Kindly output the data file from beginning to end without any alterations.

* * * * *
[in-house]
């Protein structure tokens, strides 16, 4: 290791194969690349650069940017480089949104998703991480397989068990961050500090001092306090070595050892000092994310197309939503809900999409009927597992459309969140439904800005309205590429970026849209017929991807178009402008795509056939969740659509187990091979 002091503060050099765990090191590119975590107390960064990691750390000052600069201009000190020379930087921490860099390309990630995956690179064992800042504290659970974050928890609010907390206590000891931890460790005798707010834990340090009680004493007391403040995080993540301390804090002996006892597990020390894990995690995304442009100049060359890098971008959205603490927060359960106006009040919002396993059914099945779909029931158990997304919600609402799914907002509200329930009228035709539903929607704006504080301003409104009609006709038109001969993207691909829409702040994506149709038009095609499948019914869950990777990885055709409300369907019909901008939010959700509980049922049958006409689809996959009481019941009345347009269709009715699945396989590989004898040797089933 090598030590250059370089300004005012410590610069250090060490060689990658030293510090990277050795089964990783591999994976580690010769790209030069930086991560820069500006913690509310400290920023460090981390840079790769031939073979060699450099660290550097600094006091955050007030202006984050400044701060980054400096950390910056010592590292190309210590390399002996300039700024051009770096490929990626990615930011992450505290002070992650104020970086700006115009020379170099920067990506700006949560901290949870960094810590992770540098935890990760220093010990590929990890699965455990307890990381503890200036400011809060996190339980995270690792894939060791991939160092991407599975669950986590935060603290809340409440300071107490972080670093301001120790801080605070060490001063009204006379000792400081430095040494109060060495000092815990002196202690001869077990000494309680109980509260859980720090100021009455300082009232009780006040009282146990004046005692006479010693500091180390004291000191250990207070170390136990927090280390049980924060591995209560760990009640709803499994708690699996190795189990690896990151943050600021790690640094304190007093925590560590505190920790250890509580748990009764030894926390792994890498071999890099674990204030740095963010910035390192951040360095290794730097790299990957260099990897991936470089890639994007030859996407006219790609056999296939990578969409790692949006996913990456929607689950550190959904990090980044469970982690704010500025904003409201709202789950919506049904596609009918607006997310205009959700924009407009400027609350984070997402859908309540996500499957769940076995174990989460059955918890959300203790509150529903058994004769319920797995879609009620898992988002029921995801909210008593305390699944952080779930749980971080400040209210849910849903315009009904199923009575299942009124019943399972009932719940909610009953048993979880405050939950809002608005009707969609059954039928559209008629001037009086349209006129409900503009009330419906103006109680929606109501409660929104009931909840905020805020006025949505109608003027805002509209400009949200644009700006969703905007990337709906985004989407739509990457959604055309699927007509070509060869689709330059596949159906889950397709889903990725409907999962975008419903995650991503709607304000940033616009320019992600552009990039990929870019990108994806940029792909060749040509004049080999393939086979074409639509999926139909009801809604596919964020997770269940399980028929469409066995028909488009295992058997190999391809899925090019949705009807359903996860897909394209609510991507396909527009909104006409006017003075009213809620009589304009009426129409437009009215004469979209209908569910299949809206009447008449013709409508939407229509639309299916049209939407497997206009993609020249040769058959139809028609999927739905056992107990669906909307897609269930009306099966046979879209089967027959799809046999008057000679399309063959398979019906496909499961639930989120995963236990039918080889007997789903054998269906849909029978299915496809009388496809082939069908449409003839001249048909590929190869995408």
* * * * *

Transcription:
[in-house]
């Protein structure tokens, strides 16, 4: 290791194969690349650069940017480089949104998703991480397989068990961050500090001092306090070595050892000092994310197309939503809900999409009927597992459309969140439904800005309205590429970026849209017929991807178009402008795509056939969740659509187990091979 002091503060050099765990090191590119975590107390960064990691750390000052600069201009000190020379930087921490860099390309990630995956690179064992800042504290659970974050928890609010907390206590000891931890460790005798707010834990340090009680004493007391403040995080993540301390804090002996006892597990020390894990995690995304442009100049060359890098971008959205603490927060359960106006009040919002396993059914099945779909029931158990997304919600609402799914907002509200329930009228035709539903929607704006504080301003409104009609006709038109001969993207691909829409702040994506149709038009095609499948019914869950990777990885055709409300369907019909901008939010959700509980049922049958006409689809996959009481019941009345347009269709009715699945396989590989004898040797089933 090598030590250059370089300004005012410590610069250090060490060689990658030293510090990277050795089964990783591999994976580690010769790209030069930086991560820069500006913690509310400290920023460090981390840079790769031939073979060699450099660290550097600094006091955050007030202006984050400044701060980054400096950390910056010592590292190309210590390399002996300039700024051009770096490929990626990615930011992450505290002070992650104020970086700006115009020379170099920067990506700006949560901290949870960094810590992770540098935890990760220093010990590929990890699965455990307890990381503890200036400011809060996190339980995270690792894939060791991939160092991407599975669950986590935060603290809340409440300071107490972080670093301001120790801080605070060490001063009204006379000792400081430095040494109060060495000092815990002196202690001869077990000494309680109980509260859980720090100021009455300082009232009780006040009282146990004046005692006479010693500091180390004291000191250990207070170390136990927090280390049980924060591995209560760990009640709803499994708690699996190795189990690896990151943050600021790690640094304190007093925590560590505190920790250890509580748990009764030894926390792994890498071999890099674990204030740095963010910035390192951040360095290794730097790299990957260099990897991936470089890639994007030859996407006219790609056999296939990578969409790692949006996913990456929607689950550190959904990090980044469970982690704010500025904003409201709202789950919506049904596609009918607006997310205009959700924009407009400027609350984070997402859908309540996500499957769940076995174990989460059955918890959300203790509150529903058994004769319920797995879609009620898992988002029921995801909210008593305390699944952080779930749980971080400040209210849910849903315009009904199923009575299942009124019943399972009932719940909610009953048993979880405050939950809002608005009707969609059954039928559209008629001037009086349209006129409900503009009330419906103006109680929606109501409660929104009931909840905020805020006025949505109608003027805002509209400009949200644009700006969703905007990337709906985004989407739509990457959604055309699927007509070509060869689709330059596949159906889950397709889903990725409907999962975008419903995650991503709607304000940033616009320019992600552009990039990929870019990108994806940029792909060749040509004049080999393939086979074409639509999926139909009801809604596919964020997770269940399980028929469409066995028909488009295992058997190999391809899925090019949705009807359903996860897909394209609510991507396909527009909104006409006017003075009213809620009589304009009426129409437009009215004469979209209908569910299949809206009447008449013709409508939407229509639309299916049209939407497997206009993609020249040769058959139809028609999927739905056992107990669906909307897609269930009306099966046979879209089967027959799809046999008057000679399309063959398979019906496909499961639930989120995963236990039918080889007997789903054998269906849909029978299915496809009388496809082939069908449409003839001249048909590929190869995408």